M1T Partners recently finalized a preliminary round of funding for Adoba Eco Hotel, the first independent hotel chain to design, build and convert fully LEED-certified hotels. M1T’s $75 million investment is the first round of financing of a five-year, $1 billion plan to expand Adoba on a national basis.
The expansion is being conducted through the Delaware-based investment advisory firm’s fund, which seeks to achieve capital appreciation while minimizing risk of loss by investing in underfunded development projects, opportunistic projects and unique situations. The partnership between M1T and Adoba is “one of a shared vision to create jobs and transform the hospitality industry with a business model that benefits developers, hotel owners and investors,” M1T Executive Director Anthony Gude said in a statement. “Adoba’s growth plan is clear and our capital investments over the next five years, along with the Jobs Creation Act, have paved the way for their continued momentum and job creation.”
Adoba President and CEO Jim Henderson says M1T’s investment not only “represents the groundfloor of an expansion to make Adoba’s brand a prominent fixture in major travel markets,” but that it provides opportunities to build from the ground up, renovate existing buildings and create green jobs.
NREI talked with Henderson about how going LEED will impact Adoba and ultimately, in his words, “transform the hospitality industry.” An edited transcript of that interview follows.
NREI: Adoba is the first independent hotel chain to design, build and convert fully LEED-certified hotels. Why aren’t there more LEED-certified hotel chains, and what convinced Adoba and M1T to take this path?
Unfortunately, in the hospitality industry there has been a widespread perception that the adoption of LEED-designed hotels, sustainable procedures and green building technologies still add immense extra cost that is far in excess of the return on their benefits. That is no longer the case.
I believe many industry leaders agree to the importance of sustainability; however, many of the large, branded chains have a clear gap between their leader’s aspirations and true actions due to their enormous infrastructure and the far-reaching amount of individual ownership and ownership groups.
NREI: How will being LEED-certified affect Adoba’s bottom line?
LEED certification boosts economic benefits from savings on energy costs. Green buildings generate higher resale value, offer greater marketing and public relations and reduce maintenance cost. Perhaps one of the most important aspects is their recruiting appeal and retaining of key employees.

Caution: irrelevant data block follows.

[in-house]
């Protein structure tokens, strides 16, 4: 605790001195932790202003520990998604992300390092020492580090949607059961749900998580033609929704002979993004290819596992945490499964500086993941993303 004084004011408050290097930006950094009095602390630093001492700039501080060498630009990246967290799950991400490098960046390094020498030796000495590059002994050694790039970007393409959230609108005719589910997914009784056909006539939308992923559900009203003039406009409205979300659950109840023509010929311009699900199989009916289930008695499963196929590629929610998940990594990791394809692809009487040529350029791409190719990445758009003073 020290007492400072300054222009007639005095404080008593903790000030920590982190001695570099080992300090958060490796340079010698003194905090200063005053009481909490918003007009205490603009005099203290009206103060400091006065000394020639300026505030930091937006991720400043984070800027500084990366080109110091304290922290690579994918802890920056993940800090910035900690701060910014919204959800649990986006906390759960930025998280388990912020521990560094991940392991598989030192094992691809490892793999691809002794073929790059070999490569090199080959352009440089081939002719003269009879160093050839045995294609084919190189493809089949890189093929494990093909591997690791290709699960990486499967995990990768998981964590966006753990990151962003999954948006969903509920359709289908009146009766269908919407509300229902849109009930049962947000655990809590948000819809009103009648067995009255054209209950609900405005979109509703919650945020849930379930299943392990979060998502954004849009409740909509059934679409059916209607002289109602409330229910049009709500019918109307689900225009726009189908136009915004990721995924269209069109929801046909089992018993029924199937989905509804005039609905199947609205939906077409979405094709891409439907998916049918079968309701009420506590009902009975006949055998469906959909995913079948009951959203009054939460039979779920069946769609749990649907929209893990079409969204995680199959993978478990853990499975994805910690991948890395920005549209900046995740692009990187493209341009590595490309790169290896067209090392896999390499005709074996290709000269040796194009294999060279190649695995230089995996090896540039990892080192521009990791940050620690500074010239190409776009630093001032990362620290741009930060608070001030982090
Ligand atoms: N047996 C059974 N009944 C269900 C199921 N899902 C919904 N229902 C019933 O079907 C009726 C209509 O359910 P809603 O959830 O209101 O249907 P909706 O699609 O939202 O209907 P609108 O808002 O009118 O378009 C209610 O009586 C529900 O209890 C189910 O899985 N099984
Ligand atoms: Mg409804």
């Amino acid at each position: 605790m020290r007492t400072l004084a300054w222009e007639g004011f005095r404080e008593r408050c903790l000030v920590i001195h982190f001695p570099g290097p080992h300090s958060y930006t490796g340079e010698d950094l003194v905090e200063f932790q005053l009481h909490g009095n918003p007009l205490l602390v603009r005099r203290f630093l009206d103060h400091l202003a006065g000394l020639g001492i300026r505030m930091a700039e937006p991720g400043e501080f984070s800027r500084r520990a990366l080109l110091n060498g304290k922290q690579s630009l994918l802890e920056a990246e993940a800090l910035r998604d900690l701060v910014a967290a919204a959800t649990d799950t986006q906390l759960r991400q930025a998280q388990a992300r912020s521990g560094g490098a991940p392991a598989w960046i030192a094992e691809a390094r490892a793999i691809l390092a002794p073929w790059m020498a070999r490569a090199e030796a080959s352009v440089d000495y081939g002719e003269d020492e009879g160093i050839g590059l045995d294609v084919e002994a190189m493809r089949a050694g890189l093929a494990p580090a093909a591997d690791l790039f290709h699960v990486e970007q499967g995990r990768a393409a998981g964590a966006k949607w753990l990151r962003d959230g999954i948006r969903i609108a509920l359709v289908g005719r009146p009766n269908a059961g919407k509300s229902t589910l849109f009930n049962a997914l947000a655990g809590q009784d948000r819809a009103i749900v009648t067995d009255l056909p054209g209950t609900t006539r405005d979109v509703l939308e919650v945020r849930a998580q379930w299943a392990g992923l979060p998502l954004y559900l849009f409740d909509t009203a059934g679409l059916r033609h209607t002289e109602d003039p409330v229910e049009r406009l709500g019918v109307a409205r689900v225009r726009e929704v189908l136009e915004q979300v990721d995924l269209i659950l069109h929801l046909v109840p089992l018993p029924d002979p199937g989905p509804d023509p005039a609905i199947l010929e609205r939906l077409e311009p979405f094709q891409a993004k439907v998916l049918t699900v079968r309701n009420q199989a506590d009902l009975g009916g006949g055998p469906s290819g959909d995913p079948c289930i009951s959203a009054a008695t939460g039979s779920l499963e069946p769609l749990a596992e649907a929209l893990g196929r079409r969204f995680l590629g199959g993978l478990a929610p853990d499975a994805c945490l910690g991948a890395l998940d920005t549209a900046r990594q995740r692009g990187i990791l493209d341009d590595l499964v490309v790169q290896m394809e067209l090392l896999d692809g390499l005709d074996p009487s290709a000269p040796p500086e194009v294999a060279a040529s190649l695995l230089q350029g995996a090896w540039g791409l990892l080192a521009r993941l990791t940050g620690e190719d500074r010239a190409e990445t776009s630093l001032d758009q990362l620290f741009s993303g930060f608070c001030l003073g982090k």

NREI: For the average hotel guest, how will staying at one of the future Adoba Eco Hotels differ from staying at a pre-LEED-certified Adoba hotel?
Eco-friendly lodging no longer means roughing it. Green can be luxurious. When you choose to stay at one of our hotels, you are not giving up any of the luxuries we’ve become accustomed to. In fact, Adoba Eco Hotels are the opposite, with our exclusive eco-plush bedding package and our inventive organic menus paired with regional flavors and fashionable designs that strike an elegant balance between earth-friendly and big-city chic. Our new designs are completely sustainable; a true showcase of sustainable innovation met by the highest standards in hospitality.
NREI: What do you think the future holds for eco-friendly hotels? Can the hotel industry afford not to go green?
We believe “Think global, act local.” Sustainability is a powerful and defining idea. It will become a key performance indicator for hotels of the future. With the evolution of technology around eco-friendly practices and sustainable designs, management and reporting will continue to forge a path of greater integration into mainstream hotel operations. It will become a critical operational measurement objective of the hotel just like revenue, quality and service.
Hotels can’t afford not to go green. Increasingly businesses, especially in an industry as large as tourism, are expected to find ways to be part of the solution to the world’s environmental challenges. Innovative companies such as the Adoba Eco Hotel Brand will find ways to turn that responsibility into opportunity and identify actions that have the greatest impact on achieving both the environment and ownership’s objectives.